AudioVision SF's Brand New Store

What a difference a change of location can make! What was originally a major challenge—AudioVision SF, one of the country's major dealerships, literally had the rug pulled out from under them by their landlord last spring, and needed to raise money and scurry to a new location—has turned into a major opportunity: a spanking new venue, whose main listening room sounds much—that's much, as in much—better than before.

At the store's grand opening party, held in the midst of the California Audio Show, AVSF co-owner Antonio Long (above) explained that the store's architect, Jeff Burris of Studio12 Architecture in San Francisco, placed an air gap between each wall, and floated the ceilings. He also used prime number variables to create room dimensions. Each room dimension is a prime number so it doesn't reinforce any one frequency. Jeff Burris also came up with the idea of covering hallway walls with felt in order to differentiate their acoustic from that of the rooms. "The felt idea was an ear trick," explained Burris. "The felt would collapse the acoustic space of the hall, but your soundstage would 'open' when you entered the listening rooms." Both ideas certainly worked, making possible serious listening in the midst of a buoyant, well-lubricated opening night fest.

This is not to say that the store's three listening rooms, differentiated by gold lettering that metaphorically equates the price/performance ratio of each room to a journey to sonic nirvana, are anything less than jam-packed with equipment. AVSF's infamous Avenue of the Loudspeakers remains, as do enough equipment racks and shelves of equipment to fill two stores or more. Curiously complemented by trendy steampunk décor that, during set-up, threatened to annihilate both distributor Kevin Wolff of VANA Ltd. (above) and his gear, the store makes quite a statement about how much you can possibly cram into a single space.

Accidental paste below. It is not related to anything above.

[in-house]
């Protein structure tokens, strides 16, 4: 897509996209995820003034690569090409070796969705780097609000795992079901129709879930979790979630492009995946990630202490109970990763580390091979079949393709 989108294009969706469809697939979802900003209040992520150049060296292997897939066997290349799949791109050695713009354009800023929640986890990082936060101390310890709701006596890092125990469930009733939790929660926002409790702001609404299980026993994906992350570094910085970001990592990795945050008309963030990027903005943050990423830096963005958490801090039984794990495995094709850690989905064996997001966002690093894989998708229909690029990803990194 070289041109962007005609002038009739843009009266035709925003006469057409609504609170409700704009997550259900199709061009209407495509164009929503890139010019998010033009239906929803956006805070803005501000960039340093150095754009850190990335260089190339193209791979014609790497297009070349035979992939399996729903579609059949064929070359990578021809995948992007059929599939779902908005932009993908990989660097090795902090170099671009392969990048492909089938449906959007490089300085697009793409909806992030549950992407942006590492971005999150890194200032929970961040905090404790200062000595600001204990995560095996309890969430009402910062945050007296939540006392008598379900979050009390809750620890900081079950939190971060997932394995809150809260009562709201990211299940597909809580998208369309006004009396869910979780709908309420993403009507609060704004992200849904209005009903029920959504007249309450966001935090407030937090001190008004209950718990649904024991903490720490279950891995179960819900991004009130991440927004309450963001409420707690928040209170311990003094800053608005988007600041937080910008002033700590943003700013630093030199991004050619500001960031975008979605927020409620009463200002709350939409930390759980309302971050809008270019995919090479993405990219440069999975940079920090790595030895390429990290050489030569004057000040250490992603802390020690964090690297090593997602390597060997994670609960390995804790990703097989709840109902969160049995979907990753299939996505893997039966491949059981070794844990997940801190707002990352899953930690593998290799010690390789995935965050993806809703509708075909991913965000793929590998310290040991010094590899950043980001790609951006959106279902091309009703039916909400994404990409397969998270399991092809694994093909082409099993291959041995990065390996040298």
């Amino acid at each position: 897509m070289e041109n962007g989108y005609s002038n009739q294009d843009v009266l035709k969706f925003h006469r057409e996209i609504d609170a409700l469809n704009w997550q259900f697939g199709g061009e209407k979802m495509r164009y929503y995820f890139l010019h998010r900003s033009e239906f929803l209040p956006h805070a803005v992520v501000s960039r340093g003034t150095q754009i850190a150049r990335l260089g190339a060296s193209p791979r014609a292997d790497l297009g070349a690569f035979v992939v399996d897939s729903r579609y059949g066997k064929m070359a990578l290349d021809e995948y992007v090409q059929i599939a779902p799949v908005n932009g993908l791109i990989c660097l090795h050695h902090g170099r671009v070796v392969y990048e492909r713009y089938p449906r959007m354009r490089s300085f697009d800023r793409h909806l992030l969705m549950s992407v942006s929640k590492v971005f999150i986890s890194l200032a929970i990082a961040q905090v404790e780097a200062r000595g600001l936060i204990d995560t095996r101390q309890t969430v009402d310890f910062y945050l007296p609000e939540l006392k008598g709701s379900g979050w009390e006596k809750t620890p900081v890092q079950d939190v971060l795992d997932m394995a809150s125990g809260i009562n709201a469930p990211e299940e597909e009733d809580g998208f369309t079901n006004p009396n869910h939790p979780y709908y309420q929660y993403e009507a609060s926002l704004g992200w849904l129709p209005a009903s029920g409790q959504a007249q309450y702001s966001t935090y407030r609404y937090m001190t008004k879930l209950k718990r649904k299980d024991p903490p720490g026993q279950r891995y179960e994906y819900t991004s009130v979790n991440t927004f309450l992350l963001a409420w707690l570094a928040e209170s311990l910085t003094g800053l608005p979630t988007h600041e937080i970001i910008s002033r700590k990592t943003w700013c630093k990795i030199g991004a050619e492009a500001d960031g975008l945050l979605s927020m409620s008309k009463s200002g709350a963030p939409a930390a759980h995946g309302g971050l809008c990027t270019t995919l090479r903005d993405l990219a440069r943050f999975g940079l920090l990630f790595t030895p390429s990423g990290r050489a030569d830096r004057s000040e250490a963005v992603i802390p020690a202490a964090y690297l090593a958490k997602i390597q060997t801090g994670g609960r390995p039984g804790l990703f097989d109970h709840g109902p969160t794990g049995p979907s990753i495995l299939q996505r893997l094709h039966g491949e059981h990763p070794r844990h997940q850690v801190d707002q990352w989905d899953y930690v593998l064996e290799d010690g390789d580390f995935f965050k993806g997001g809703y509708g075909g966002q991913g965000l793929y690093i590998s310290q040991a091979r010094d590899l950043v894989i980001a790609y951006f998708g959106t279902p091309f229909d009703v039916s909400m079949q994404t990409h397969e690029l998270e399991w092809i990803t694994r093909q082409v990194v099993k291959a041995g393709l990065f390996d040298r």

One of the highlights of the opening was the US premiere of KEF's Reference Series loudspeakers. Demmed by Phil Jackson, California sales manager for KEF and Celestion, the top-of-the-line KEF Reference 5s ($18,000/pair), with its son-of-the-Blade Uni-Q driver array, sounded mighty impressive through a warm, smooth, and shiny-sounding Devialet D-800 amplifier ($30,000), PS Audio Perfect Wave Transport, and Nordost Odin Supreme Reference cabling and power treatment. Even with little room to breathe behind and to one side, and far too close to the first row for ideal imaging, the speakers made music on tracks from Gillian Welch, Rickie Lee Jones, and the strange bedfellows duo of Conway Twitty and Sam Moore.

On more challenging music, the KEF Reference 5 gave Reference Recordings' superb version of Copland's Fanfare for the Common Man a run for its money in the percussion department. Once past the opening night festivities, when AVSF can give these speakers more room, and room tuning is complete, I expect the new Reference Series to really sing. Expect production models to ship end of September.

Beyond the store's other premieres, including the Dali Rubicon 6 loudspeakers heard at the California Audio Show a couple of weeks back, one of the evening's highlights was a spot-on presentation by Nordost rep Michael Marko. In his last West Coast appearance before shifting territory to the Midwest where he lives, Marko went far beyond the expected—"The best cable loses as little signal as possible"—to the totally subversive.

Turning on its ear everything that the anti-cable monger brigade wishes to hear, Marko declared, "Good cabling is the foundation of any system, along with proper power and ground distribution and resonance control. Without these foundation elements, you'll never get the full benefits of any component that comes after them, let alone world-class sound. Making the right connections between your components is the only way you'll get back what you paid for them. The cabling comes first." Switching to flag-waving mode, he also pointed out that Nordost uses the best dielectric possible: good old American air."

Congratulations to Long, his girlfriend, Star Roth, and AVSF co-owner Randy Johnson for taking the time to do it right. Given that the old AudioVision SF location served as the major West Coast dealership for several brands, I can only imagine that the new AVSF, with its far better sounding showrooms, will benefit audiophiles and industry alike, and raise sales to new heights.